Saturday, 26 February 2011

Featuring: Dom Hz

With an eclectic production repertoire spanning a range of styles within bass music, Manchester's Dom Hz has consistently delivered tunes of real depth, variety and originality. His releases are a testament to his range: 'Don't Stop', out on Subdepth Records, is a dark, thumping, roller; Dub Discipline and Dub Trippin' - both collaborations with fellow Mancunian Synkro - are dubbed out tracks reminiscent of the War series output; and the three track Mist EP has a summery, ambient and altogether more soulful vibe. We caught up with Dom to discuss his tunes and influences as well as his regular Rood FM slot and to hear his take on the Manchester bass music scene. Dom has also contributed to our mix series showcasing an array of dubs and forthcoming releases as well as some new, unfinished bits.

Hedmuk: Just as an introduction , what’s your name, where are you from and how would you describe your sound?

Dom Hz: Hi. My name's Dom, I Produce under the name 'Dom Hz' and I'm from Manchester. Describing my sound is tricky as I make tracks according to my mood and influences around me at the time; I think most people would place my material under the dubstep/2 step genre, but I prefer 'Bass Music'

H: How did you get in to making beats?

D: I played keyboard from a young age, when I was 15 I started writing lyrics to drum'n'bass and hosting in small nights in Manchester; at 16 I started a music course at Mancat College and learned Cubase and Reason. It was then I realised I wanted to make beats.

H: What, in your opinion is your best beat to date? Why?

D:. Tricky question... If I had to say one in particular, probably 'Without You'. Its a mellow, downtempo dubstep track with warm rhodes and a nice vocal sample. I played live piano riffs on top and really got stuck in with the percussion. I was very happy with the overall sound of the track: I learned a lot of new tricks whilst in this project. It was released on the flipside of my 'Mist EP' 12" on Open Earz and later selected by Joe Muggs to go on a 'Ministry of Sound' compilation CD: good times!

H: You don’t seem to limit yourself stylistically to one genre; can the same be said for your influences? Who influences you?

D: Yeah definitely, I listen to loads of different music, otherwise I get bored! I get inspiration from everywhere, if I was to mention names from the styles that I make I would have to say artists like MJ Cole, Todd Edwards, Commix, Lomax, RSD, Ruckspin, Roska and too many more to mention. Also, a lot of my friends such as Synkro, Biome, Indigo, Shadowfax, Sparks and loads more.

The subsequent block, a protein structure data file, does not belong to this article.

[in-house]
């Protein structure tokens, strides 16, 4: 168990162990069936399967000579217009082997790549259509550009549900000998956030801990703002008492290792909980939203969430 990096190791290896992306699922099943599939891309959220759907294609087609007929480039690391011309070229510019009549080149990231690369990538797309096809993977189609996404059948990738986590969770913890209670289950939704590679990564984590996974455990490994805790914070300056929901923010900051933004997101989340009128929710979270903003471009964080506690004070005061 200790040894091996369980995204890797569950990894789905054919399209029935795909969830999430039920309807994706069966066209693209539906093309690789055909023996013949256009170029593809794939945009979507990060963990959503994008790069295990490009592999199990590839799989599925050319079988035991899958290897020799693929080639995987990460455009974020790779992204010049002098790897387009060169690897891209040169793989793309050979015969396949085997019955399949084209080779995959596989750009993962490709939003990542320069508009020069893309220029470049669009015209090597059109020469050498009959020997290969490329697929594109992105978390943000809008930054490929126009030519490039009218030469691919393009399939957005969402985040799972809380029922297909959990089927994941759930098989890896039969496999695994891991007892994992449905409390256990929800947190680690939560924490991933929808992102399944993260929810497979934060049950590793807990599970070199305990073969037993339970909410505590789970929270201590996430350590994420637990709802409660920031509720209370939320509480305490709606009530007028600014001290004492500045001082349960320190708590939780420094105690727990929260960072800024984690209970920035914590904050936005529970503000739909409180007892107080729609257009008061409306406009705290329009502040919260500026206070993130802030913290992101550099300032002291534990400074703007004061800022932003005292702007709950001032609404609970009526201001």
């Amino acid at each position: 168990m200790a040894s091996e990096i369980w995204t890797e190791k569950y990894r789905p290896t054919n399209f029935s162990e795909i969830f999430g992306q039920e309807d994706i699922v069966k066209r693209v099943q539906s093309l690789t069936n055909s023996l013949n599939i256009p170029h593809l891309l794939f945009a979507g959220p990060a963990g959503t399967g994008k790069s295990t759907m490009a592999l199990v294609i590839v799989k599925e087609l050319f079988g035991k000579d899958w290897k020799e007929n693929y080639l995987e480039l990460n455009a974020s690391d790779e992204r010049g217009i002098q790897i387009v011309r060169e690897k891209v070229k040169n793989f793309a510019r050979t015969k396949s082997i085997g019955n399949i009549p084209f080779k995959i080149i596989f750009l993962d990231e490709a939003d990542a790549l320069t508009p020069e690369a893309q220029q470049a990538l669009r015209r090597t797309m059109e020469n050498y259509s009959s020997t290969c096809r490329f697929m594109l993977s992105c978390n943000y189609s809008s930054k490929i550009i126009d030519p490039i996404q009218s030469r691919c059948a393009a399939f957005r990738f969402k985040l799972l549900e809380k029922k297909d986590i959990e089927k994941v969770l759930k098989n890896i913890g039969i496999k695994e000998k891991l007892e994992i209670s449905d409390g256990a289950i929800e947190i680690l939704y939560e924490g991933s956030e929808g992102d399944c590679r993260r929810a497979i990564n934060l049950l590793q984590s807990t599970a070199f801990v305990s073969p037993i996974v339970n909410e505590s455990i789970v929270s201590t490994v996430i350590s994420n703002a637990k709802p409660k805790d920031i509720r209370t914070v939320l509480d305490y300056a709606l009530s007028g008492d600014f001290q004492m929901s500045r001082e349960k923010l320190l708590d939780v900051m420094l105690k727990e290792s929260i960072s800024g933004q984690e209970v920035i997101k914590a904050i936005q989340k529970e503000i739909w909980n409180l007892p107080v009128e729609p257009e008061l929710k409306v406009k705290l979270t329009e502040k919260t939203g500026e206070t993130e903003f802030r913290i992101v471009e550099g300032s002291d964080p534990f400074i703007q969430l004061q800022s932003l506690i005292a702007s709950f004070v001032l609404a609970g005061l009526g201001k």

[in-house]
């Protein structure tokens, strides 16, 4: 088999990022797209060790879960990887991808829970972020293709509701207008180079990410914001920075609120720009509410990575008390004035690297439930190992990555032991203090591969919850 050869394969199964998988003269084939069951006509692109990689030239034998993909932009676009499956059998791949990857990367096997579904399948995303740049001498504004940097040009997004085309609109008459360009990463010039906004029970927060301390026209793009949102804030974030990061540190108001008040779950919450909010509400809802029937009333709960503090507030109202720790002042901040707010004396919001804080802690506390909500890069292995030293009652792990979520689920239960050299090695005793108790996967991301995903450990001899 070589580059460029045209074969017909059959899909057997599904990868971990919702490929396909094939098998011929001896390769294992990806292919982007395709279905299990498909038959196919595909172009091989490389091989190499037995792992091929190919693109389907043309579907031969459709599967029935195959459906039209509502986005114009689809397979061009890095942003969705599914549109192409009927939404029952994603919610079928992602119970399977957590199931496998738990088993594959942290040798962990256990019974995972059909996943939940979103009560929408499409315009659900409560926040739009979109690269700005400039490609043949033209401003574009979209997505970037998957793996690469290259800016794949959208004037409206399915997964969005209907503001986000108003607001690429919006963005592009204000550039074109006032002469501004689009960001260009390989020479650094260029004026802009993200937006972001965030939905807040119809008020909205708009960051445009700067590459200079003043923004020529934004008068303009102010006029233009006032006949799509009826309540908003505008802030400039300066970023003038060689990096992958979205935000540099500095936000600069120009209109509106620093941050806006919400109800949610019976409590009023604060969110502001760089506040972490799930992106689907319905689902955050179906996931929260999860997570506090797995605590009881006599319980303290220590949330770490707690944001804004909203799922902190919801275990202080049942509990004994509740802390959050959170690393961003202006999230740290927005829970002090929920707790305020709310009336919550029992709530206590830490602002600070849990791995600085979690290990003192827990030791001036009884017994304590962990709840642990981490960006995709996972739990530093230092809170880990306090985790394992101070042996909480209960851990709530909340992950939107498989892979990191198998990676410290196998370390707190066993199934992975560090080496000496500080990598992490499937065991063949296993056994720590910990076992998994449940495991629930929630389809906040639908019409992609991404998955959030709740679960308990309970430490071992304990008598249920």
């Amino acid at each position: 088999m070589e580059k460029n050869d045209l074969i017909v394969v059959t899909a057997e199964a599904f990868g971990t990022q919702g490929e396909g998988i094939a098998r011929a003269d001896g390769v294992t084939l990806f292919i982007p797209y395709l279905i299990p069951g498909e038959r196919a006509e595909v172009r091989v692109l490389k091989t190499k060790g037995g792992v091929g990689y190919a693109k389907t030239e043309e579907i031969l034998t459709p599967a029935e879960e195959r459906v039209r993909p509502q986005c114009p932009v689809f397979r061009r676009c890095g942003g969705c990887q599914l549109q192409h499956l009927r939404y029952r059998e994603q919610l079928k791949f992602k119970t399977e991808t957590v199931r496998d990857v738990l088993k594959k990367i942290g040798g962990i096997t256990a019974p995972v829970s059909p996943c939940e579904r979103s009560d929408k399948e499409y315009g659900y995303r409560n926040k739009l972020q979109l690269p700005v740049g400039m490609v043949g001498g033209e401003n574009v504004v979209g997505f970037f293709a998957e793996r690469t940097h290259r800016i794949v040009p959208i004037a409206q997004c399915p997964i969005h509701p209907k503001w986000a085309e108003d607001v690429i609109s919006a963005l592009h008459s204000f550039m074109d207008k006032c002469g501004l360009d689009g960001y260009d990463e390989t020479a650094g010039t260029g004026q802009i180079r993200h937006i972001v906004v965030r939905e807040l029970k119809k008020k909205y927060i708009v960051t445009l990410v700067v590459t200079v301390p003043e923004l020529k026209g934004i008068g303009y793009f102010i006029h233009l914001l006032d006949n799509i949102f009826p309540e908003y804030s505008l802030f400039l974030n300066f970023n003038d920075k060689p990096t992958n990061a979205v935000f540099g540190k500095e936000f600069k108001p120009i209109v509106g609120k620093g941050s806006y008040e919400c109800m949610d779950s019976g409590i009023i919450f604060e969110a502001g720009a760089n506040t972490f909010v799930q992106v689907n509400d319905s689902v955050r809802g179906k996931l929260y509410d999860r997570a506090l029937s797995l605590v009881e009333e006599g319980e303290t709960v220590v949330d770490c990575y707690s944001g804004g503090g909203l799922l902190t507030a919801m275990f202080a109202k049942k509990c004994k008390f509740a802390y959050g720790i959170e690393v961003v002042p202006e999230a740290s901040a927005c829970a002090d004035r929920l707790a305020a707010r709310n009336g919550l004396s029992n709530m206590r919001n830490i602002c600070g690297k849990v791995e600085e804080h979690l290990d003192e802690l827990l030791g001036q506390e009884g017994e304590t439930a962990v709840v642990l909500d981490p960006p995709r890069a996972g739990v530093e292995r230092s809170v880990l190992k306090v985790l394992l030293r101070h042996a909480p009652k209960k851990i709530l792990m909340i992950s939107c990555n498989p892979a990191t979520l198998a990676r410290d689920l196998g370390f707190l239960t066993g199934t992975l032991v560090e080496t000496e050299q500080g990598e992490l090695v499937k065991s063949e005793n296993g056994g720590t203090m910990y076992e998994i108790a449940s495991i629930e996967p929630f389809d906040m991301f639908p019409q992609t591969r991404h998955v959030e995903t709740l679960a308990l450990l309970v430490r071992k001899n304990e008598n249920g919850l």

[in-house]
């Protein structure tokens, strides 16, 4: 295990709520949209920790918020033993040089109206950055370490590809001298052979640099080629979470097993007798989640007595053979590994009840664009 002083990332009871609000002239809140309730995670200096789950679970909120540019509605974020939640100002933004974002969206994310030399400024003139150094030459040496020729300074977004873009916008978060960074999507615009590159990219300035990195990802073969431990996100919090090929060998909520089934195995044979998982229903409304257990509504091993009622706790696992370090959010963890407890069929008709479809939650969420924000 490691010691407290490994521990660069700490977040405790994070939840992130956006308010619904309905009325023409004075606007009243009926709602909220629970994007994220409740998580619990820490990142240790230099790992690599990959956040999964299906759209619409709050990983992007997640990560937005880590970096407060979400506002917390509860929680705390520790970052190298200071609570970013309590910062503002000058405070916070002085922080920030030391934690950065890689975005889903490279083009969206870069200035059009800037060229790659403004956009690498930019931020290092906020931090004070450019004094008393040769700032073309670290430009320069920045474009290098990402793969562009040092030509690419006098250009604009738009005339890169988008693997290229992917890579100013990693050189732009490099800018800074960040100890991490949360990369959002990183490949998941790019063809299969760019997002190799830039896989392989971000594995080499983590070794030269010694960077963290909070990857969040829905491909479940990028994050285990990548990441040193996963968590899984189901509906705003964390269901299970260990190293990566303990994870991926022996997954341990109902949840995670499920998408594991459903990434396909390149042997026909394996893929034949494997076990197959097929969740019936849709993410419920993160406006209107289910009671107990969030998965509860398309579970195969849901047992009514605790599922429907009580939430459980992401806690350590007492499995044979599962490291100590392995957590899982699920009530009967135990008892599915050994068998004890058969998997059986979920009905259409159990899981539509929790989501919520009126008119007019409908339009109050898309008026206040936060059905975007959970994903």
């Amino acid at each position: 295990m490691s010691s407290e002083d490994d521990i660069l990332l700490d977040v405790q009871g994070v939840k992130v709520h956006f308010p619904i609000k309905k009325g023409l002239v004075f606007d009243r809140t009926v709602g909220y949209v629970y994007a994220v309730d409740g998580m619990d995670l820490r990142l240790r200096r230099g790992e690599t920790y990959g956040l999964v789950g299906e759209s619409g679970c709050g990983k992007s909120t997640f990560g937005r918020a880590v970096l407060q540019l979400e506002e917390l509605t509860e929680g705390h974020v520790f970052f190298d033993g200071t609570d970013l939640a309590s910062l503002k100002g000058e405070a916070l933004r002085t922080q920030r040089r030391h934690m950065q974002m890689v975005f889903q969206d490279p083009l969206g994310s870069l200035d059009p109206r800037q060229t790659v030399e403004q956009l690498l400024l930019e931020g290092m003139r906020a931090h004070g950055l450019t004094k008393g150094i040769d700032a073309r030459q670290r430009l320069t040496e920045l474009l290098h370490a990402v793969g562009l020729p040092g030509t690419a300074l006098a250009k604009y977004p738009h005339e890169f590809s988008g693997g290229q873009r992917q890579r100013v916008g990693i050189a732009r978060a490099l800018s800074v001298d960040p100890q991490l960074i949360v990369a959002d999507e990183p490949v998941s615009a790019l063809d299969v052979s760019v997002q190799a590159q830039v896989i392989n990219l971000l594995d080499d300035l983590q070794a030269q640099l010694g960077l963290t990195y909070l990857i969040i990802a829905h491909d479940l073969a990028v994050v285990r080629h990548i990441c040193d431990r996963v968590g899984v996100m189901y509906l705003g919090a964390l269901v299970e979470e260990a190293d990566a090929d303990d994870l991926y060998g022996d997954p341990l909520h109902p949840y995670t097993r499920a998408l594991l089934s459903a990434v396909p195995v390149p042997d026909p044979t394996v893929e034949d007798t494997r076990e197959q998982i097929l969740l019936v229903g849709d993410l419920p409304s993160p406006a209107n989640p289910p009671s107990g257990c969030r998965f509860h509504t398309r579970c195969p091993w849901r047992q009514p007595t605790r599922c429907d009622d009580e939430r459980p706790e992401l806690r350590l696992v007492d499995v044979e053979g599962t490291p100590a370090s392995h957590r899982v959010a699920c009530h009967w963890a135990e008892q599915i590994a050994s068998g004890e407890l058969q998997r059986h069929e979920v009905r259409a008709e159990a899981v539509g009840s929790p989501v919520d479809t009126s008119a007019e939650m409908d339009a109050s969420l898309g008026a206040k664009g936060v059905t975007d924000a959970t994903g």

H: Your beat repertoire contains a number of different styles; Garage, 2 Step, Dubstep, DnB and Funky. Do you personally make any attempt to define the music you make into genres? Or do you prefer to see the boundaries between different styles of Bass music as more fluid?

D: Yes and no. I make sort of whatever comes out at the time, but I do try to stick to certain genre techniques, structures and tempos mainly for dancefloor and mixing purposes. I do try to switch things up to keep it exciting, for example most of my 2 steppy stuff will at some point have a half time section etc.


H: How did you get involved with Rood FM?

D: Ah, Rood FM. That's a whole lot of fun! Basically, 'Fish' (the geeza who runs it) sent me an email in December asking if I fancied a slot, it just so happens that I was actually thinking about doing a radio/podcast thing at the time. It's just starting up, but the website is very professional and the sound quality is very high. I play it weekly from my friend and fellow DJ/producer, Holden's house. He's got a great setup with Pioneers and a strong internet connection. Basically we have a bit of fun with it: lots of jokes in the shoutbox etc. I've been told we are fun to listen to!

H: Do you view yourself most strongly as a DJ or Producer?

D: I think my DJ skills are pretty average, I can beatmatch 2 tracks pretty well, but I'm no good with party tricks like scratching and beat jugglin'. I don't think I'd get booked to DJ without producing and releasing music. So I'm probably a better producer.

H: You’ve long been involved in the Manchester Bass scene alongside the likes of Synkro, Biome and Chimpo, amongst others. How do feel this scene has developed? And is it a fast-paced scene – are new producers, styles, influences always entering entering the fray?